Lillian Hellman, whom the author first met in the Trillings’ home, is recalled in their many agreeable interactions. Podhoretz is taken by her considerable personal charm and her "glamour and glitter." Her baffling inability to concede to the ghastly realities of the Soviet state and the adamantine allegiance to Stalinism that delineated her politics began the rift between them. His criticism of her memoirs and dismay over the dishonesty and fraudulence manifest in her writing caused a parting for good.

Hannah Arendt’s publications and intellectual brilliance were a natural attraction for the young Podhoretz. Her The Origins of Totalitarianism(1) "threw me into a fever of intellectual exhilaration," and he nurtured an affectionate friendship with her through the "Family." Their relationship took on a discomfiting tension, however, as he began to understand some of her conclusions as mistaken and to feel that her writing was sometimes in the service of "brilliance for its own sake." They also had repeated differences over her published observations on the Adolph Eichmann trial as well as on Israel, Jews, and Jewishness. Podhoretz’s ongoing intellectual offensive (and defensive) exchanges with Arendt about these matters may have hastened their alienation, but they also promoted his own self-examination and coalesced his personal positions on these matters, all of which he shares with us.

The author’s relationship with Norman Mailer, though initially close from "hundreds (or was it thousands) of hours we spent talking" became especially rancorous, to the point of threats (by Mailer) of physical violence as differences arose between them. Podhoretz is obviously pleased that his own early criticism of Mailer’s work has been validated by younger and more contemporary critics who find little relevance or intellectual currency in the novelist’s work. The best one can say of Podhoretz’s depiction of Mailer’s behavior and personal life is that it portrays him as an overindulged, and even dangerous, preadolescent.

An insistent subtheme threading its way through this work is the question of why there was such an assiduous anti-Americanism (and for some, a vindicating of Soviet Communism) among these celebrated intellectuals. It is a question that is not fully answered and will likely leave the reader wishing for a more detailed psychology of the individuals. Another leitmotiv within the book is the thoroughly absorbing account of the philosophical transformation, personal growth, and sagacious career of one of the nation’s reigning men-of-letters and his evolution as a nemesis of the prevailing political left.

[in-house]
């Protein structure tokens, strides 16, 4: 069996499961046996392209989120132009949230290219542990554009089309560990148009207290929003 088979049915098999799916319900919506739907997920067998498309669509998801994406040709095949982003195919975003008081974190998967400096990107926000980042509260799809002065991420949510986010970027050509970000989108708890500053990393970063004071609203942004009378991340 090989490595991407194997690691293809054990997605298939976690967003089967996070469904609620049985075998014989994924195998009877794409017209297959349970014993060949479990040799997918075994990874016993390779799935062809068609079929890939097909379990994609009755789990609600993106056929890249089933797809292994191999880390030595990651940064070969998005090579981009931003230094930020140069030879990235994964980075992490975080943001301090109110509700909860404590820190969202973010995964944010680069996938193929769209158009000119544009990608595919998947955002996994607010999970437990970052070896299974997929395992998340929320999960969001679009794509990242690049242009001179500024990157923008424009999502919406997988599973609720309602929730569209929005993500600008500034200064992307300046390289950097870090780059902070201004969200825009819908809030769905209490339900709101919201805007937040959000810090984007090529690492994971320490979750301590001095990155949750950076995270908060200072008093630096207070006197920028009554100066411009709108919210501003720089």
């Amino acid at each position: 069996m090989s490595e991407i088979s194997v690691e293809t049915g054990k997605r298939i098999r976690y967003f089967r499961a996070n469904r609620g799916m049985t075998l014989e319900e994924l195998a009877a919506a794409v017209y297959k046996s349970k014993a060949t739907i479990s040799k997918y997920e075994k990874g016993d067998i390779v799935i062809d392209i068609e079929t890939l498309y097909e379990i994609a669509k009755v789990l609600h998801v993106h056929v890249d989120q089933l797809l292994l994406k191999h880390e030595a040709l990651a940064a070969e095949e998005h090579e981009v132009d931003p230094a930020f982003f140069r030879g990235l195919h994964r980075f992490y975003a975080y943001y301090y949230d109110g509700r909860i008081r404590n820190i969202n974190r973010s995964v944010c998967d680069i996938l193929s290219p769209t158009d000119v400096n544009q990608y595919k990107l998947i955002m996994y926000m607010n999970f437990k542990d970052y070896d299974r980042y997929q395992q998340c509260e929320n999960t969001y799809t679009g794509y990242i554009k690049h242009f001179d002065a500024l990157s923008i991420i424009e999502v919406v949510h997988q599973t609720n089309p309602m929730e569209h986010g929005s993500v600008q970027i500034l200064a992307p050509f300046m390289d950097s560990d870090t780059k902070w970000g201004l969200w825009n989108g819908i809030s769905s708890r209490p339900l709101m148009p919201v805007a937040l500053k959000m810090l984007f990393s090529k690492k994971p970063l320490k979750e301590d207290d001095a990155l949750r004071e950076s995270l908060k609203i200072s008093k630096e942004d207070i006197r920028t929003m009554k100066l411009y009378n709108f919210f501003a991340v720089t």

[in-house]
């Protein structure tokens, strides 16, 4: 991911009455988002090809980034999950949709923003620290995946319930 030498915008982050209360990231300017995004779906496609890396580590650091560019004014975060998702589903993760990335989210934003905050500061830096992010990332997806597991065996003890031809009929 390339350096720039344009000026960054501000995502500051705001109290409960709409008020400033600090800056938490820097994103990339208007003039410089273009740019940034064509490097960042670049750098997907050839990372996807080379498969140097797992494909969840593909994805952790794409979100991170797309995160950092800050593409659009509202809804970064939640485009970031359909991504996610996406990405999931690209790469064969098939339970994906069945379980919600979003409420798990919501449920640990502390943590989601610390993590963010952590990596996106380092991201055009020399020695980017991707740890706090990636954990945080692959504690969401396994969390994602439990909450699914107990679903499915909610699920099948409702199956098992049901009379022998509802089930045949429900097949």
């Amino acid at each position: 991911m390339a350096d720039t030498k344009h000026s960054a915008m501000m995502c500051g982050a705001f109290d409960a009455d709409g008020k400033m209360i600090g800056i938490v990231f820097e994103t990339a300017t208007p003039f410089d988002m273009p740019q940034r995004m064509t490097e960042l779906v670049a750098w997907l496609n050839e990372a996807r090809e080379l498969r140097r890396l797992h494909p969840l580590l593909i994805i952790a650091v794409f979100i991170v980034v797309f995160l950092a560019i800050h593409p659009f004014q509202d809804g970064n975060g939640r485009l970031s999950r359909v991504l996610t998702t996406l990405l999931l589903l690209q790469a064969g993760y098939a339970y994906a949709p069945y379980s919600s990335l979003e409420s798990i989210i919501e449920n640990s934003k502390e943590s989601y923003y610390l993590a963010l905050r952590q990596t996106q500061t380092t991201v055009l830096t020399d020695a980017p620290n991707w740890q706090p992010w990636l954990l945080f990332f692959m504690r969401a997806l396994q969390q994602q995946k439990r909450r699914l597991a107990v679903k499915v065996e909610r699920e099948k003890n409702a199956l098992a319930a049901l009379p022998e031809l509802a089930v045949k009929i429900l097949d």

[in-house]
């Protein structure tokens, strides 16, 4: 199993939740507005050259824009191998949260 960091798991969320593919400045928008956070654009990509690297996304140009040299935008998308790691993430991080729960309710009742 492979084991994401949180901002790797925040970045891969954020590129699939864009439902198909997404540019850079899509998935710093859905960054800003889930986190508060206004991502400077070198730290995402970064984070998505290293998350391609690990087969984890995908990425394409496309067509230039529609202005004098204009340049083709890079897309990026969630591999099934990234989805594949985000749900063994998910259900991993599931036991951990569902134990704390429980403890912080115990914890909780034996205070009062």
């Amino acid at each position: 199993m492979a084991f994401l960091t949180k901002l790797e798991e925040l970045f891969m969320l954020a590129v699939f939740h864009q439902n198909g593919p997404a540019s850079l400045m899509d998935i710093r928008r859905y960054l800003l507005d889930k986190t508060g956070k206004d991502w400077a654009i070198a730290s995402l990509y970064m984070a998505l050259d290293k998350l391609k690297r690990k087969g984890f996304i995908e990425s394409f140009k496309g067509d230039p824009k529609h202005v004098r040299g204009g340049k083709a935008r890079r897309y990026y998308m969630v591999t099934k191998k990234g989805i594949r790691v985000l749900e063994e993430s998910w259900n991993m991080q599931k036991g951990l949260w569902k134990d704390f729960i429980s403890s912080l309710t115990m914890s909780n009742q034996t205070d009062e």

In the afterword that rounds out the volume, Podhoretz expresses his rue at his losses but also a positive assessment of what he has learned, his growth, and his effect on our politics and culture. This opus is in many ways an extension of The Intellectuals by Podhoretz’s friend (and fellow apostate leftist) Paul Johnson (2) but with a first-person authentication and, as in that work, the beguiling play of a first-rate intellect. Our own recollections of the repugnant excesses of radical activists, and vivid portrayals by others of their degraded legacy (3), will place many of us in the author’s camp. They will also promote our gratitude that Podhoretz has taken up his courageous and countering combat with a political philosophy he once called his own.

Arendt H: The Origins of Totalitarianism, revised ed. New York, Harcourt Brace, 1966
 
Johnson P: The Intellectuals. New York, Harper & Row, 1988
 
Magnet M: The Dream and the Nightmare. New York, William Morrow, 1993
 
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References

Arendt H: The Origins of Totalitarianism, revised ed. New York, Harcourt Brace, 1966
 
Johnson P: The Intellectuals. New York, Harper & Row, 1988
 
Magnet M: The Dream and the Nightmare. New York, William Morrow, 1993